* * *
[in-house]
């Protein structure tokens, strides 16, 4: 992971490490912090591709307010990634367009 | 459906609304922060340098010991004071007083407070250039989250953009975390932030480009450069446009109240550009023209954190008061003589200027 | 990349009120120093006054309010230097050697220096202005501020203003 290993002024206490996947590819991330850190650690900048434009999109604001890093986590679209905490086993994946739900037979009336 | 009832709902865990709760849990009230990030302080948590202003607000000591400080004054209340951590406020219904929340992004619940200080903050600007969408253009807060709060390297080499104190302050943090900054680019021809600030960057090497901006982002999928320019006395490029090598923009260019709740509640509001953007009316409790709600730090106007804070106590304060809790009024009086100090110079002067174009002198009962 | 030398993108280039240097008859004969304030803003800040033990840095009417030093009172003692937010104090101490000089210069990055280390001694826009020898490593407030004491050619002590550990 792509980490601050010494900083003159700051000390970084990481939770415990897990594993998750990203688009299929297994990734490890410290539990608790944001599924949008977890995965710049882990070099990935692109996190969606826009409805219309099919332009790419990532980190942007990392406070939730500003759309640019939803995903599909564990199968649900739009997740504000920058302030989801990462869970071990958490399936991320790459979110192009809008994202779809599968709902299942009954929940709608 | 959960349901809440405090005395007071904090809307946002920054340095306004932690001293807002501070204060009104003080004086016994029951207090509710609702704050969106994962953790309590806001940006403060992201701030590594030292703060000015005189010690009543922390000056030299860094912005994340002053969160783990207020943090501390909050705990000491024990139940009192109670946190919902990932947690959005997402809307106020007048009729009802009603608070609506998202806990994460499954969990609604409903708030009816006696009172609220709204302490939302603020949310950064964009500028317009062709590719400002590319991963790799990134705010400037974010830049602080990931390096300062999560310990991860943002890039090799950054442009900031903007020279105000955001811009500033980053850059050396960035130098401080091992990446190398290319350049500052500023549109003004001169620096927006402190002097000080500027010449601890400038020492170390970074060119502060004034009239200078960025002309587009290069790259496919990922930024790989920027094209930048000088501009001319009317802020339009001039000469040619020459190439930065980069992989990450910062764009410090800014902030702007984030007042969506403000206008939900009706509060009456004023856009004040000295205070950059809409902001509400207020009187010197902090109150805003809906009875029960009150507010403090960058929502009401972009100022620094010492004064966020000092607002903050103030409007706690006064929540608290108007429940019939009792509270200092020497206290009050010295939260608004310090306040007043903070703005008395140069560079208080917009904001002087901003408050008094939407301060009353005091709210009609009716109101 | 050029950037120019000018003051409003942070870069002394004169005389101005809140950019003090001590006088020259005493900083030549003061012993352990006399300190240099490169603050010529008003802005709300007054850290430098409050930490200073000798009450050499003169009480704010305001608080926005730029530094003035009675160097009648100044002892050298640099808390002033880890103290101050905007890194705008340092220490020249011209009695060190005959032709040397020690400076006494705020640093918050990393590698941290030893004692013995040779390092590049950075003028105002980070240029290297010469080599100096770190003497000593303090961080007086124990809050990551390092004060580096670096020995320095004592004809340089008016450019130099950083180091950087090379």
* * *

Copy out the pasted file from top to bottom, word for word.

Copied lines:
[in-house]
């Protein structure tokens, strides 16, 4: 992971490490912090591709307010990634367009 | 459906609304922060340098010991004071007083407070250039989250953009975390932030480009450069446009109240550009023209954190008061003589200027 | 990349009120120093006054309010230097050697220096202005501020203003 290993002024206490996947590819991330850190650690900048434009999109604001890093986590679209905490086993994946739900037979009336 | 009832709902865990709760849990009230990030302080948590202003607000000591400080004054209340951590406020219904929340992004619940200080903050600007969408253009807060709060390297080499104190302050943090900054680019021809600030960057090497901006982002999928320019006395490029090598923009260019709740509640509001953007009316409790709600730090106007804070106590304060809790009024009086100090110079002067174009002198009962 | 030398993108280039240097008859004969304030803003800040033990840095009417030093009172003692937010104090101490000089210069990055280390001694826009020898490593407030004491050619002590550990 792509980490601050010494900083003159700051000390970084990481939770415990897990594993998750990203688009299929297994990734490890410290539990608790944001599924949008977890995965710049882990070099990935692109996190969606826009409805219309099919332009790419990532980190942007990392406070939730500003759309640019939803995903599909564990199968649900739009997740504000920058302030989801990462869970071990958490399936991320790459979110192009809008994202779809599968709902299942009954929940709608 | 959960349901809440405090005395007071904090809307946002920054340095306004932690001293807002501070204060009104003080004086016994029951207090509710609702704050969106994962953790309590806001940006403060992201701030590594030292703060000015005189010690009543922390000056030299860094912005994340002053969160783990207020943090501390909050705990000491024990139940009192109670946190919902990932947690959005997402809307106020007048009729009802009603608070609506998202806990994460499954969990609604409903708030009816006696009172609220709204302490939302603020949310950064964009500028317009062709590719400002590319991963790799990134705010400037974010830049602080990931390096300062999560310990991860943002890039090799950054442009900031903007020279105000955001811009500033980053850059050396960035130098401080091992990446190398290319350049500052500023549109003004001169620096927006402190002097000080500027010449601890400038020492170390970074060119502060004034009239200078960025002309587009290069790259496919990922930024790989920027094209930048000088501009001319009317802020339009001039000469040619020459190439930065980069992989990450910062764009410090800014902030702007984030007042969506403000206008939900009706509060009456004023856009004040000295205070950059809409902001509400207020009187010197902090109150805003809906009875029960009150507010403090960058929502009401972009100022620094010492004064966020000092607002903050103030409007706690006064929540608290108007429940019939009792509270200092020497206290009050010295939260608004310090306040007043903070703005008395140069560079208080917009904001002087901003408050008094939407301060009353005091709210009609009716109101 | 050029950037120019000018003051409003942070870069002394004169005389101005809140950019003090001590006088020259005493900083030549003061012993352990006399300190240099490169603050010529008003802005709300007054850290430098409050930490200073000798009450050499003169009480704010305001608080926005730029530094003035009675160097009648100044002892050298640099808390002033880890103290101050905007890194705008340092220490020249011209009695060190005959032709040397020690400076006494705020640093918050990393590698941290030893004692013995040779390092590049950075003028105002980070240029290297010469080599100096770190003497000593303090961080007086124990809050990551390092004060580096670096020995320095004592004809340089008016450019130099950083180091950087090379």